We feel like we’re running an online group therapy session. Pretty much every week, another ex-employee of the Justice Department’s Special Litigation Section (SPL) writes in to us, so he or she can
vent their justifiable frustrations whine about the horrific challenging experience of working under super-diva Shanetta Y. Cutlar. Writing in to ATL seems to be a therapeutic experience for these people.
As we mentioned yesterday, one former SPL employee sent us a copy of their completed exit survey. We reprint it after the jump. But first, here’s an introduction to what you’re about to read:
I quit SPL largely because of Shanetta’s mismanagement of the section. I’m attaching a copy I kept of my exit survey — though some of the fields did not print in full, and I redacted some fields to remove info related to my personal identity.
Feel free to post any portions you’d like…. You might want to consider submitting a FOIA request for a full copy of this and any other exit surveys or other information related to evaluations / criticisms of Shanetta if you haven’t already done so.
In addition to the written exit survey, I had an exit interview with the front office when I left (which was over two years ago), and I stressed the issues people were having with Shanetta during that interview. So the front office has been aware of the issues with her at least since then, if not earlier.
Interesting. According to this tipster, the folks in the “front office” — i.e., the DOJ powers-that-be — have been aware of Shanetta Cutlar’s distinctive management style for quite some time.
Fortunately, they have had the wisdom to leave well enough alone — despite complaints from folks who just aren’t up to the task of enforcing our nation’s civil rights laws. May Shanetta Cutlar reign forever over the Special Litigation Section!!!
Excerpts from this disgruntled lawyer’s exit questionnaire, after the jump.
Now, we don’t want to get your hopes up here. This completed exit survey doesn’t really contain any new
horror stories information about SPL chief Shanetta Cutlar.
But it does provide confirmation, in the form of written documentation, of what different sources have already told us about the Special Litigation Section under Chief Cutlar.
Here’s the first excerpt:
This person left the Special Litigation Section over two years ago. The issues being raised today, and the complaints about that vague thing called “morale,” are nothing new.
If nobody has interfered with Shanetta Cutlar before, why should they start now?
Look, everyone — even fancy-pants “lawyers,” with their expensive legal educations — must do SOME administrative work. It’s a fact of life. So just deal.
To be sure, forcing lawyers to do massive amounts of admin work seems to be a Shanetta Cutlar trademark. Remember Ty Clevenger and the 30+ hours of typing that he and a colleague were forced to do, because SYC allegedly ordered the secretaries not to help them?
We think treating lawyers like secretaries is salutary. Nothing encourages a healthy sense of humility like being forced to do your own typing, filing, and photocopying.
It’s no surprise that lawyers in private practice make WAY more than government attorneys (even federal government lawyers at the DOJ, who are paid better than either AUSAs or state government lawyers). Yawn.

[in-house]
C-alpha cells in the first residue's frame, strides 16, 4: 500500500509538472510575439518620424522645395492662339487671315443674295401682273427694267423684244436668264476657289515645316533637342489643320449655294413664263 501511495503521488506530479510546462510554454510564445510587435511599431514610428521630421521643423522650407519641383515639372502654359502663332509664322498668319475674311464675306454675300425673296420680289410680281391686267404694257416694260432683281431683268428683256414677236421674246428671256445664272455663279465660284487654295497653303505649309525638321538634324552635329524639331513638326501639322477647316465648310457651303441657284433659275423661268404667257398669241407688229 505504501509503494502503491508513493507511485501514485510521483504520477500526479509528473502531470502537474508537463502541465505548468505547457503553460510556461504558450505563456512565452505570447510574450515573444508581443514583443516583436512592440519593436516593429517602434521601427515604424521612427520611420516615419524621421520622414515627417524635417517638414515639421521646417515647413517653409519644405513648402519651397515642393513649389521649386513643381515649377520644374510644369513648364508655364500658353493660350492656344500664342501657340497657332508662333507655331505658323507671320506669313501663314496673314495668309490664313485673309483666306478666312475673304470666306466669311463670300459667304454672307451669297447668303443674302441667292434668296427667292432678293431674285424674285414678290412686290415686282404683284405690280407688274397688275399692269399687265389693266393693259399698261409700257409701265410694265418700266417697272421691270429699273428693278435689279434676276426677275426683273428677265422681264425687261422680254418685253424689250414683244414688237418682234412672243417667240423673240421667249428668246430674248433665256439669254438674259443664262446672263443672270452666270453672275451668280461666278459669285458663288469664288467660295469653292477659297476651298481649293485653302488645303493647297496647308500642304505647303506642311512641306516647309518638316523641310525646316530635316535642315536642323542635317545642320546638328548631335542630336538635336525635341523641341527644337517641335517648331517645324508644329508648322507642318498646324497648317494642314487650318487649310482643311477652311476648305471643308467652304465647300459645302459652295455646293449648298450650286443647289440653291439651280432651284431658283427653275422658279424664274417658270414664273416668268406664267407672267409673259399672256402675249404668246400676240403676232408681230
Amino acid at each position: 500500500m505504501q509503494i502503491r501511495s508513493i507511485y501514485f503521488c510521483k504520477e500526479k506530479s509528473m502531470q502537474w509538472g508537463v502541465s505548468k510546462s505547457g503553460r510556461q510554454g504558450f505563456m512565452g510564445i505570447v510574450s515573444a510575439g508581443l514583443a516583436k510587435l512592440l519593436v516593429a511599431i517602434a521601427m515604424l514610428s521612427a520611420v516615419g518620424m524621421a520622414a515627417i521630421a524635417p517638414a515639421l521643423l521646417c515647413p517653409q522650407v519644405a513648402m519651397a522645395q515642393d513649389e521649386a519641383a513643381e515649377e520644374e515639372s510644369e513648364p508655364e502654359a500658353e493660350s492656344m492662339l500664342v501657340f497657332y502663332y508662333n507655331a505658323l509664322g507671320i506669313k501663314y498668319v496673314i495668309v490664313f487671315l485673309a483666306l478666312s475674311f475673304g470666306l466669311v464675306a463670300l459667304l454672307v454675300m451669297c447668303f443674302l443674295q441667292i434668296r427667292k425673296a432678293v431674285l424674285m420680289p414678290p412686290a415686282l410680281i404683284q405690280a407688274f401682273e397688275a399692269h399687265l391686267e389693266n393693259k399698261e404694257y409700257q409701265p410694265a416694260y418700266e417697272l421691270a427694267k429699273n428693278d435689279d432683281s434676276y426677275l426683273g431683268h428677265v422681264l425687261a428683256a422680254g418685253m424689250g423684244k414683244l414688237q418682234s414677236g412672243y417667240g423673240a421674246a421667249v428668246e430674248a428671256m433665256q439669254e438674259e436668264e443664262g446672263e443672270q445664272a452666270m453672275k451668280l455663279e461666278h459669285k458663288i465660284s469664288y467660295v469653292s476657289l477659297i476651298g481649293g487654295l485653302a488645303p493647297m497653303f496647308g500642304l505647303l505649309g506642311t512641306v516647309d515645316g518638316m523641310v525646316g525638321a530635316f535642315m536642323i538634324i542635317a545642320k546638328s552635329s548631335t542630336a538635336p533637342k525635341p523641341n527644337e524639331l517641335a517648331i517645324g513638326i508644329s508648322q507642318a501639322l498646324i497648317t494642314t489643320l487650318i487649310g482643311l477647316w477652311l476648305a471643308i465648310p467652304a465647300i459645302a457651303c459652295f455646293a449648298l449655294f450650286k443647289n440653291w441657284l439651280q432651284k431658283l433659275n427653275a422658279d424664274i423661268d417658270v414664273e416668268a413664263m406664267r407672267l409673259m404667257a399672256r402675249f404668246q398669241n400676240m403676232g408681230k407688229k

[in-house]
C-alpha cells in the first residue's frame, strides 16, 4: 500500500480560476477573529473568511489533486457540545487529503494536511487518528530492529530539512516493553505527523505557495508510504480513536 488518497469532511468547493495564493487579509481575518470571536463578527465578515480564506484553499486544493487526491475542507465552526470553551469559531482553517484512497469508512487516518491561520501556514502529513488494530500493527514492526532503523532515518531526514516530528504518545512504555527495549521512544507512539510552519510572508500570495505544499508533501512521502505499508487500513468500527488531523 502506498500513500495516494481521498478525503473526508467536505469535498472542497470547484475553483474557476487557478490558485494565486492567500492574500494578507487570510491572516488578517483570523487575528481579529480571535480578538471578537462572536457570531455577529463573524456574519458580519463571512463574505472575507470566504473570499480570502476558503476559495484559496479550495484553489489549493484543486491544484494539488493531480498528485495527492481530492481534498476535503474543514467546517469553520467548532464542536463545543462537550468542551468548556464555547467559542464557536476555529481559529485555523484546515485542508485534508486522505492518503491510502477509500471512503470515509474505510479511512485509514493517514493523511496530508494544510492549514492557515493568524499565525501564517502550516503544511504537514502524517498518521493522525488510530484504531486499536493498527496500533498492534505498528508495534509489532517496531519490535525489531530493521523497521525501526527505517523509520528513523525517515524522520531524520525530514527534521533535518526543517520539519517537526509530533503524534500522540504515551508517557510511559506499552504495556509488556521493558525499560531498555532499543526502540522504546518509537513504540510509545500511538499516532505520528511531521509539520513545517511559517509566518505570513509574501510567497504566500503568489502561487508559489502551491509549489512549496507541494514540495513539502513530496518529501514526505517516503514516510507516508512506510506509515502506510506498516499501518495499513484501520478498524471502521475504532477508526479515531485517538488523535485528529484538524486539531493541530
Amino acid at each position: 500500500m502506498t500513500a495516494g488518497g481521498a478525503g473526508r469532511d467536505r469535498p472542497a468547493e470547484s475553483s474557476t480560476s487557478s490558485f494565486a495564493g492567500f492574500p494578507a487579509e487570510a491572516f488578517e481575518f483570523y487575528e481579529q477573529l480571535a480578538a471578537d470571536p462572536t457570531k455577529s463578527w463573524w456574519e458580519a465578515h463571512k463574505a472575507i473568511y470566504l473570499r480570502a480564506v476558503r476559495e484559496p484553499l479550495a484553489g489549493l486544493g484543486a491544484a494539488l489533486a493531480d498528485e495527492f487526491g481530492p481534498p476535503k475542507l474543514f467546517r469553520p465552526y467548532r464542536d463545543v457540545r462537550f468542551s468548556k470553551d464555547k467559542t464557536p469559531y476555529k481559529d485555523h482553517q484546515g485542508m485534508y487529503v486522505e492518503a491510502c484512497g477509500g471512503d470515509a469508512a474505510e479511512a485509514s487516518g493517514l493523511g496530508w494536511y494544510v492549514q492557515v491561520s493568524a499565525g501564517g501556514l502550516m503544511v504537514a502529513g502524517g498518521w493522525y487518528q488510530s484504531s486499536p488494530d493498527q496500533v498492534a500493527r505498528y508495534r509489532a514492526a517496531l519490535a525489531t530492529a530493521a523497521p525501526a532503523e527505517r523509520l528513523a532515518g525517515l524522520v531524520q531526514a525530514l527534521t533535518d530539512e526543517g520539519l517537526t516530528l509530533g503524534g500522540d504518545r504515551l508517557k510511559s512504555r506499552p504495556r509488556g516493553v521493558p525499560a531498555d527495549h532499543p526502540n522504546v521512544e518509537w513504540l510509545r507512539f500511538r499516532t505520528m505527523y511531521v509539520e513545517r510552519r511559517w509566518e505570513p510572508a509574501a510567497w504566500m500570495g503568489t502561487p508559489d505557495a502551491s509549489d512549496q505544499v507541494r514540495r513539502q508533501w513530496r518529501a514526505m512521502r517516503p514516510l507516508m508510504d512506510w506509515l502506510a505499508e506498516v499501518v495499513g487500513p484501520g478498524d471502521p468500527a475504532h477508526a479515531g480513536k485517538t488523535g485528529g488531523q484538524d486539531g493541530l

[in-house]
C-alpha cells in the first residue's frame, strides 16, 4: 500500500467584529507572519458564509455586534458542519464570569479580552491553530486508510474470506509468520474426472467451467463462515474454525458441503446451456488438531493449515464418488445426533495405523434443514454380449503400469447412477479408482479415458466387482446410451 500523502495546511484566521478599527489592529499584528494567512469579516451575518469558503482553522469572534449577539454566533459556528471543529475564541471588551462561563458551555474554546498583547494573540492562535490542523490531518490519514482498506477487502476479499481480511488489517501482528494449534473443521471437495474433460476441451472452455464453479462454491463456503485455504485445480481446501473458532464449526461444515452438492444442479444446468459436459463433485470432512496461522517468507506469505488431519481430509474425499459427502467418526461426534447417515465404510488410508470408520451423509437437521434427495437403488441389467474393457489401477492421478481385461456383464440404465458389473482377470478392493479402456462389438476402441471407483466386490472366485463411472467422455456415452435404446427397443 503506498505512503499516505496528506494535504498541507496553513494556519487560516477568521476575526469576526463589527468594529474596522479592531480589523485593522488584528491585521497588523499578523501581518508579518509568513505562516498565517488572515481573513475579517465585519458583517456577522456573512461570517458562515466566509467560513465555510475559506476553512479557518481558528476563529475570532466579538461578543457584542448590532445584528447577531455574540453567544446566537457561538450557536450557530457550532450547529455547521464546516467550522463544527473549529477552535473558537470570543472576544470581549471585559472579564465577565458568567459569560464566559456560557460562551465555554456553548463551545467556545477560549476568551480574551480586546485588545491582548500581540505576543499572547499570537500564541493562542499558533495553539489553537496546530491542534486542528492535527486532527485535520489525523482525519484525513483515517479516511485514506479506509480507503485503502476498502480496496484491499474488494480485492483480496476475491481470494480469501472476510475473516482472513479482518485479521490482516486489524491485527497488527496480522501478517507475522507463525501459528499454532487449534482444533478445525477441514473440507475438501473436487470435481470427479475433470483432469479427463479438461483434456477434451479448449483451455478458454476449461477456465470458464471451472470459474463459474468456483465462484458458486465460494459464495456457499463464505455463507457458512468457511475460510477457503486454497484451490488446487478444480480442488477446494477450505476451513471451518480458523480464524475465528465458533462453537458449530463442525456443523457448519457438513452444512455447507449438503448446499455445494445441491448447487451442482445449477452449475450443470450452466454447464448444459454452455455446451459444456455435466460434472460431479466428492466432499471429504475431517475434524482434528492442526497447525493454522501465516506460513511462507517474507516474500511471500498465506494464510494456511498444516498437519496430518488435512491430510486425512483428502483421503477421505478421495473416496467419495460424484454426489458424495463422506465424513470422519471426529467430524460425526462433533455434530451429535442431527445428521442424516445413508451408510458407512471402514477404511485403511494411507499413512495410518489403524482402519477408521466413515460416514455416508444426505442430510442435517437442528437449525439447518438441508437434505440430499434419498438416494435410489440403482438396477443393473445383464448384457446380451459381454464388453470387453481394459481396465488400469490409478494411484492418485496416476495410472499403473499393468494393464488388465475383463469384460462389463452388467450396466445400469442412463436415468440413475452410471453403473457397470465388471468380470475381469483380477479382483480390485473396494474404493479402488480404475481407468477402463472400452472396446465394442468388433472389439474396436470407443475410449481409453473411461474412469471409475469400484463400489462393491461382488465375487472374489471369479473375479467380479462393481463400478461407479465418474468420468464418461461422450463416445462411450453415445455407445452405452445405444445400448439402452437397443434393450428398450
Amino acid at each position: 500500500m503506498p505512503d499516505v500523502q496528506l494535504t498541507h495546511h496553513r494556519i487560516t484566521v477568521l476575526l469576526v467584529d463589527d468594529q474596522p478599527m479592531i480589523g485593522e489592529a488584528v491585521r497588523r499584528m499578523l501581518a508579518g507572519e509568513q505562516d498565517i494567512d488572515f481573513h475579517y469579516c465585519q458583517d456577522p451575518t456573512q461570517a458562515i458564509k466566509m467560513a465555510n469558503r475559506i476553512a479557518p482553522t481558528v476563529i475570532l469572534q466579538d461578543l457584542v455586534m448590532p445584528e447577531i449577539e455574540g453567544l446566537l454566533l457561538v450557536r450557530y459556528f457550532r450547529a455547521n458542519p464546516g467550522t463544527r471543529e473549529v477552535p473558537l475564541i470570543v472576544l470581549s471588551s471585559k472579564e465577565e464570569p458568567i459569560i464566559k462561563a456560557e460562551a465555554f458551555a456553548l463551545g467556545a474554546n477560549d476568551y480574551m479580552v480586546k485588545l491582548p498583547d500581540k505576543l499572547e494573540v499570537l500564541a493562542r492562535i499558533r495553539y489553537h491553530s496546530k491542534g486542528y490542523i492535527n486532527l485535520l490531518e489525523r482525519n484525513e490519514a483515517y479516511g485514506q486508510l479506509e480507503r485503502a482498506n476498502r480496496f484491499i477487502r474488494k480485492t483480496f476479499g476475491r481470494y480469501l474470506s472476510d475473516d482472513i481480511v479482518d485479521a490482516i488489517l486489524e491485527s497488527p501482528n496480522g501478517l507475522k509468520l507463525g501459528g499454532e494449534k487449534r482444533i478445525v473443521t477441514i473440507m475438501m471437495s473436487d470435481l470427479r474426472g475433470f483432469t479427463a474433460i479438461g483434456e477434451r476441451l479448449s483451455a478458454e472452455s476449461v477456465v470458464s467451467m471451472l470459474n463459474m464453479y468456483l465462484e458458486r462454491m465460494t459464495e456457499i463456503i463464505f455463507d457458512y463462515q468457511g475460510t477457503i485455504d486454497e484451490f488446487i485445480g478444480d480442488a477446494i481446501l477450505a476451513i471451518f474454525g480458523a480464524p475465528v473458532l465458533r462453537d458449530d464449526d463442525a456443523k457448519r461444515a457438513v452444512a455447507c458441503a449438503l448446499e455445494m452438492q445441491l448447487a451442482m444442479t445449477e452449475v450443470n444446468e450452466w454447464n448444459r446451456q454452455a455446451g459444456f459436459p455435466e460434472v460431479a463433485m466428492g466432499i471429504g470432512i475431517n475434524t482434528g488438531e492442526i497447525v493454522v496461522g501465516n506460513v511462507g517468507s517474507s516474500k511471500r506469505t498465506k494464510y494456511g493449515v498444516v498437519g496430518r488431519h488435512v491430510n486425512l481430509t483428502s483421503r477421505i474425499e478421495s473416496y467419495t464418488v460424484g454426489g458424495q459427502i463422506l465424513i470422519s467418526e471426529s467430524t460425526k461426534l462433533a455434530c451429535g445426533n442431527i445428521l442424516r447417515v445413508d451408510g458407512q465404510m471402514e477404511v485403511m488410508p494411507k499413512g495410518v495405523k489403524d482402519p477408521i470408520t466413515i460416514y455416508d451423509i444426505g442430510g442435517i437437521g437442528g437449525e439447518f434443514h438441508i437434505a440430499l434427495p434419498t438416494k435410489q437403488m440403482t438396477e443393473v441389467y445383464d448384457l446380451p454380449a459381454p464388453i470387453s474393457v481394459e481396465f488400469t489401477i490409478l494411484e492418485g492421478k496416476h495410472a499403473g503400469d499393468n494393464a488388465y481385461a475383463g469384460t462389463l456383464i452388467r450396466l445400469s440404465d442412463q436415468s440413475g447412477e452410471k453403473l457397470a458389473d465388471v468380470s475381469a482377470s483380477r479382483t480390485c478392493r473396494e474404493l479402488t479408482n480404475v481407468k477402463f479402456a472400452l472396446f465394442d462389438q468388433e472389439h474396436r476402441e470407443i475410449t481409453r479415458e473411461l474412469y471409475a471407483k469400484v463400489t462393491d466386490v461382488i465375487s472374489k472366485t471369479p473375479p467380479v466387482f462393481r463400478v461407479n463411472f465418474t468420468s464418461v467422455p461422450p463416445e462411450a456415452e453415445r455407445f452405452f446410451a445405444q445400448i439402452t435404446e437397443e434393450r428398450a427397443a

Our source now makes way more money at a law firm than they did at DOJ. But do they have a boss as dynamic and fabulous as Shanetta Cutlar? We think not.
Ah yes — Docket Review under Shanetta Cutlar. We’ve written about this
excruciating process in great detail before. This exit survey provides documentary corroboration, from a new source, of information we already had from other sources.
We can’t help wondering: Why does everyone bitch and moan so much about this process? “Docket Review” — taking a look at where all of your different cases stand, together with your section chief and deputies — is routine at the DOJ. So why does everyone make such a big deal about Docket Review with Shanetta Cutlar?
SYC demands that lawyers be prepared when they go in for Docket Reviews. She doesn’t want them to waste her time. And she wants them to know the answers to her questions. Is that so wrong?
This is interesting. For those of you who insist in attacking our beloved SYC, we ask you: Are those four lawyers “favorites”? Or do they simply do better work, for which they are rewarded accordingly?
Jeez, you people cannot stop whining. Stop being such babies!
We like this comment to our last Shanetta Cutlar post:
The comments made on this website are all [allegations], which are unfounded and unsubstantiated. Until these allegations are proven to be true, Chief Cutlar will have the last laugh.
I urge everyone to look at the public records of complaints filed against other managers at DOJ. Some of the allegations in those complaints make Mrs. Cutlar look like a saint.
Mrs. Cutlar did not write the book entitled, “How to Be a Rigid Boss,” she simply read the book and followed direction.
In sum, Shanetta Cutlar can be tough, stern, and demanding. Should we expect anything less from our leadership at the U.S. Department of Justice?
Earlier: Prior ATL coverage of the Special Litigation Section under Shanetta Cutlar (scroll down)